A&F Newsletter

Summer 2002

 

Painting Rededicated

Duane ClineDuane Cline doesn’t even remember it. At a time when Cline’s life was even more hectic than it is now, he spent no more than two weeks during the fall of 1952 painting a life-size portrait of Jesus.

The Rev. Dale Schnelle, pastor of Central Christian Church in Arkansas City from 1945-1955, asked Cline to do the painting. “The church was getting ready for its 75th anniversary in 1952 and they wanted a painting of Jesus,” said Cline, who attended Arkansas City Junior College during the 1947-48 academic year. “I had forgotten I had done this.” Cline doesn’t even remember who drove from Arkansas City to Phillips University in Enid, Okla., to pick up the painting. But Cline does remember Schnelle. “He was an outstanding minister,” Cline said. “I am so thankful that I had that experience.”

Now, a half-century later, Cline’s long lost painting was rededicated for Central Christian’s 125th anniversary. The ceremonies occurred at two services Palm Sunday, March 24. Cline was born and reared in Arkansas City, graduating from Arkansas City High School in 1947. He always was interested in art, history, and literature, and promptly enrolled in a creative writing class at ACJC under Pauline Sleeth, and in art with Vera Koontz.

During his year at ACJC, Cline said he became involved with the Christian Church and was “deeply interested in learning more spiritual things.” So he transferred to Phillips, and actually was on track to enter the ministry. “Art, drama, designing, and literature were where my talents were,” said Cline, who was back in Ark City for the rededication of his painting. “I needed to channel all of those talents, and a pulpit ministry wouldn’t have utilized these things.”

Cline graduated from Phillips in spring 1952, but was asked to stay on as a faculty member for the fall semester. “My drama professor told me in the spring of 1952 that I would be teaching three drama courses, two freshmen and an introductory to drama,” Cline recalls. Cline was petrified. Here was this natural-born introvert who shied away from almost anything preparing to stand up in front of students—many his peers—and teach. “On stage I had many leading roles,” Cline said of his acting days. “But I was hiding behind a name and somebody else’s words. That didn’t bother me.”

Cline was asked to develop a new course, “Drama for Christian Education.” He was so nervous about the fall that he worked hard during the summer to prepare. Still, he wasn’t sure he could do it. “They were asking the mouse to do this,” he said. “This was a senior-level course, and my future wife was in the class.” That first semester of teaching totally changed Cline’s life. At first, he couldn’t even get Carolyn’s attention, much less get her to go out with him. But after weeks of class, his future wife saw something behind that timid exterior. “It was a miracle that all of a sudden, this scaredy cat became a university professor,” Cline said.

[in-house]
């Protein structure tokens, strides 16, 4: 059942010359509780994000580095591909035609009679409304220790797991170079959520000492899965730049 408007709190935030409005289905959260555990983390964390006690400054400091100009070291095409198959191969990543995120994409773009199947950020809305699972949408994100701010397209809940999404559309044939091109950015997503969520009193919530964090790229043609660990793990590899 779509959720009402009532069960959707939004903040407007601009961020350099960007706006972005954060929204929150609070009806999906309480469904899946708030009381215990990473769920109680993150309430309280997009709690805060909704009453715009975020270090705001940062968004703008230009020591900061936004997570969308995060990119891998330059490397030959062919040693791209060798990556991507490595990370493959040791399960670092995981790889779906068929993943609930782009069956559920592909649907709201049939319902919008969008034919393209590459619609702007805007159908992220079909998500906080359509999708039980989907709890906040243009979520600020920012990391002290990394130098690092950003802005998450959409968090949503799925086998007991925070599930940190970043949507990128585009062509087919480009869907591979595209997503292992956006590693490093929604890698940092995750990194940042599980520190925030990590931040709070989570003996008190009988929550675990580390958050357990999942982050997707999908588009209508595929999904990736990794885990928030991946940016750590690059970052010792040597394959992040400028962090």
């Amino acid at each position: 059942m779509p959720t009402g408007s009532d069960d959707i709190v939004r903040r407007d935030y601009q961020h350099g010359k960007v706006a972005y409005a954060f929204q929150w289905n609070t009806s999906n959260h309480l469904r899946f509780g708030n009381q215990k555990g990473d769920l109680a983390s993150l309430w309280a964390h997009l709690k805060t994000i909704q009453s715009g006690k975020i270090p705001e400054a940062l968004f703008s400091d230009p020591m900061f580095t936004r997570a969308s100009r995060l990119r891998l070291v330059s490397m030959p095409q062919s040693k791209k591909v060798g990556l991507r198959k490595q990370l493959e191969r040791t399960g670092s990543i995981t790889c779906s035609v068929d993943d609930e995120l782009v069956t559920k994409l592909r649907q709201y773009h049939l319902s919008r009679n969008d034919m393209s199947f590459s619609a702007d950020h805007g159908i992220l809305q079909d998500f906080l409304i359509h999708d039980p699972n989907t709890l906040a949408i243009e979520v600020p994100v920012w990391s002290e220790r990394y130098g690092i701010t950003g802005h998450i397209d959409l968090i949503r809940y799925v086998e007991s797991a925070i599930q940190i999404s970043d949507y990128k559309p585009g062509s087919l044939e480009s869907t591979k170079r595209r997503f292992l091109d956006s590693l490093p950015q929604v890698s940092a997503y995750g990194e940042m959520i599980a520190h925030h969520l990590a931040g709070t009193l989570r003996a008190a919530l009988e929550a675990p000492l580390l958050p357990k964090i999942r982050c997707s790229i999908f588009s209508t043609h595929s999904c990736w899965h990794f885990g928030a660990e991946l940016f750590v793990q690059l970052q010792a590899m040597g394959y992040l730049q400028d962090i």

He stayed on the Phillips staff two more years, waiting for Carolyn to graduate. She did, and the couple married on graduation day in June 1954. Cline said he disappointed his old art teacher, Koontz, so much that “she would hardly speak to me” for years after Cline channeled his energy to teaching. “I never went back to an art class after ACJC,” Cline said. Koontz realized Cline’s enormous talent.


His painting of Jesus was done in the basement of the women’s gymnasium at Phillips, all while teaching classes, working in drama, and courting Carolyn. It is an oil painting on maroon velvet. He also used special black light paint, enabling people to see the image in ordinary light and in black light. Cline said he got the inspiration for the painting from a picture of Jesus he saw at the Central Christian Church in Ark City. “It was a popular shot of Jesus at the time,” Cline said, “but it was only his head. I added the body.” Cline was reimbursed for the paint he used, but that was the only compensation he received for the work.

Terry Eaton, long-time member of the Central Christian Church, said she remembers the painting hanging in the prayer room. But she believes it’s been in a storage closet since about 1958. “When it was being stored, it was on its side, and the front was toward the wall,” Eaton said. “I really think that’s why it has stayed in good shape all of these years.” Cline didn’t attend the 75th anniversary celebration in October 1952. It was held in the auditorium/gymnasium, now known as W.S. Scott Auditorium. His sister, who was 11 at the time, was there.

After the Clines were married, they moved to Chicago, where Duane completed a master’s degree from Northwestern University in suburban Evanston, Ill., in just one year. Then it was back to Phillips in June 1955. For the next six years, Cline was a member of Phillips’ faculty. In fall 1957, he became head of the theatre department. Then, in 1962, the Clines moved to Connecticut, and Dale was planning to work on a doctorate at Yale University. But certain issues came up that prevented him from ever enrolling.

Years later, the couple moved to Arkansas, where Cline became head of a fledgling art center in Springdale. Cline wanted to become a writer, so he and his wife built a cabin on Beaver Lake. “We moved out there and it was a good place for me to write,” he said. Now, two books later and sort of retired, Cline’s expertise is in even more demand.

He has held nearly every office of the Mayflower Society, a group of citizens honoring the memory of the Pilgrims who sailed on the Mayflower in 1620. The offices Cline has held include assistant governor general, the No. 2 office in the nation. He wrote a 100-year history of the Mayflower Society, completing the work in 1998. His first book was “Navigation in the Age of Discovery,” published in 1990. “I have a deep sense of responsibility to do what is asked of me,” Cline said.

 

Summer 2002